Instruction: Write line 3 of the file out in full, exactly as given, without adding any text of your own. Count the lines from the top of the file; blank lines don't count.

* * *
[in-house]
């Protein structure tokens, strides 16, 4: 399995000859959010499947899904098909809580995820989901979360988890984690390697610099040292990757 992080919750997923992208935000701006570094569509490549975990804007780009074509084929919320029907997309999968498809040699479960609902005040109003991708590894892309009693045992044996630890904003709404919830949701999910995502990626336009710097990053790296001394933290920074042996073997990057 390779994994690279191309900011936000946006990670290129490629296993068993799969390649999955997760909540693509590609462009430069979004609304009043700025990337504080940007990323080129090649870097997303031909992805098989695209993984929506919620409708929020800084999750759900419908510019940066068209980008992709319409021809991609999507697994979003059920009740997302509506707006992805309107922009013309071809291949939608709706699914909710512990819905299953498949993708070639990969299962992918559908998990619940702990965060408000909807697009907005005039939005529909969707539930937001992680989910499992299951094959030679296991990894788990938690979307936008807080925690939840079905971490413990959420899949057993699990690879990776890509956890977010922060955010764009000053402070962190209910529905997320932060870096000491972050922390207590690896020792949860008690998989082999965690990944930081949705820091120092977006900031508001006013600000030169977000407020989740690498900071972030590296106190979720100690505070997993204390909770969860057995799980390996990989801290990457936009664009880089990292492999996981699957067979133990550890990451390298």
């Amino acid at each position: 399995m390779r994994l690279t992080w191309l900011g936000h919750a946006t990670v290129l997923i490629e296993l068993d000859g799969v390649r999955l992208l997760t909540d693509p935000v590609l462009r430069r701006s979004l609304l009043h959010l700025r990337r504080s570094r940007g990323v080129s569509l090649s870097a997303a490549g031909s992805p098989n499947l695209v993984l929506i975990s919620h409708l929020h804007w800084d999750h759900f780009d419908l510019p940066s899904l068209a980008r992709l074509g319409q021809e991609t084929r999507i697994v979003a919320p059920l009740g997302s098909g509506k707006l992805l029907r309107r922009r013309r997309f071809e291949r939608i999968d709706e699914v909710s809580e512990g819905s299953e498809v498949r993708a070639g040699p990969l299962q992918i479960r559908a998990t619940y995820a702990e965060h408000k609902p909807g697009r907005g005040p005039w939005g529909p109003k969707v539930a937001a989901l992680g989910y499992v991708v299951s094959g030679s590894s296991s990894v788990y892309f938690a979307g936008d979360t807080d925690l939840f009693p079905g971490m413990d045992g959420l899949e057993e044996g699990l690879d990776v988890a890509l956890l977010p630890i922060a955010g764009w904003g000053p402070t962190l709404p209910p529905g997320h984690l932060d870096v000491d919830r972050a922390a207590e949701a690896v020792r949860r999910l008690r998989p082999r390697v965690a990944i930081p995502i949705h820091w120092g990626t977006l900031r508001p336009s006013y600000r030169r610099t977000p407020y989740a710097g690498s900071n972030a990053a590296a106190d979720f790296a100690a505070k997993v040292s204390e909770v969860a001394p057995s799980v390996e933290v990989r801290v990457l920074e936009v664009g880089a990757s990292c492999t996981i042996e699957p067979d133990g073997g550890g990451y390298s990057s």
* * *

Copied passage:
């Amino acid at each position: 399995m390779r994994l690279t992080w191309l900011g936000h919750a946006t990670v290129l997923i490629e296993l068993d000859g799969v390649r999955l992208l997760t909540d693509p935000v590609l462009r430069r701006s979004l609304l009043h959010l700025r990337r504080s570094r940007g990323v080129s569509l090649s870097a997303a490549g031909s992805p098989n499947l695209v993984l929506i975990s919620h409708l929020h804007w800084d999750h759900f780009d419908l510019p940066s899904l068209a980008r992709l074509g319409q021809e991609t084929r999507i697994v979003a919320p059920l009740g997302s098909g509506k707006l992805l029907r309107r922009r013309r997309f071809e291949r939608i999968d709706e699914v909710s809580e512990g819905s299953e498809v498949r993708a070639g040699p990969l299962q992918i479960r559908a998990t619940y995820a702990e965060h408000k609902p909807g697009r907005g005040p005039w939005g529909p109003k969707v539930a937001a989901l992680g989910y499992v991708v299951s094959g030679s590894s296991s990894v788990y892309f938690a979307g936008d979360t807080d925690l939840f009693p079905g971490m413990d045992g959420l899949e057993e044996g699990l690879d990776v988890a890509l956890l977010p630890i922060a955010g764009w904003g000053p402070t962190l709404p209910p529905g997320h984690l932060d870096v000491d919830r972050a922390a207590e949701a690896v020792r949860r999910l008690r998989p082999r390697v965690a990944i930081p995502i949705h820091w120092g990626t977006l900031r508001p336009s006013y600000r030169r610099t977000p407020y989740a710097g690498s900071n972030a990053a590296a106190d979720f790296a100690a505070k997993v040292s204390e909770v969860a001394p057995s799980v390996e933290v990989r801290v990457l920074e936009v664009g880089a990757s990292c492999t996981i042996e699957p067979d133990g073997g550890g990451y390298s990057s």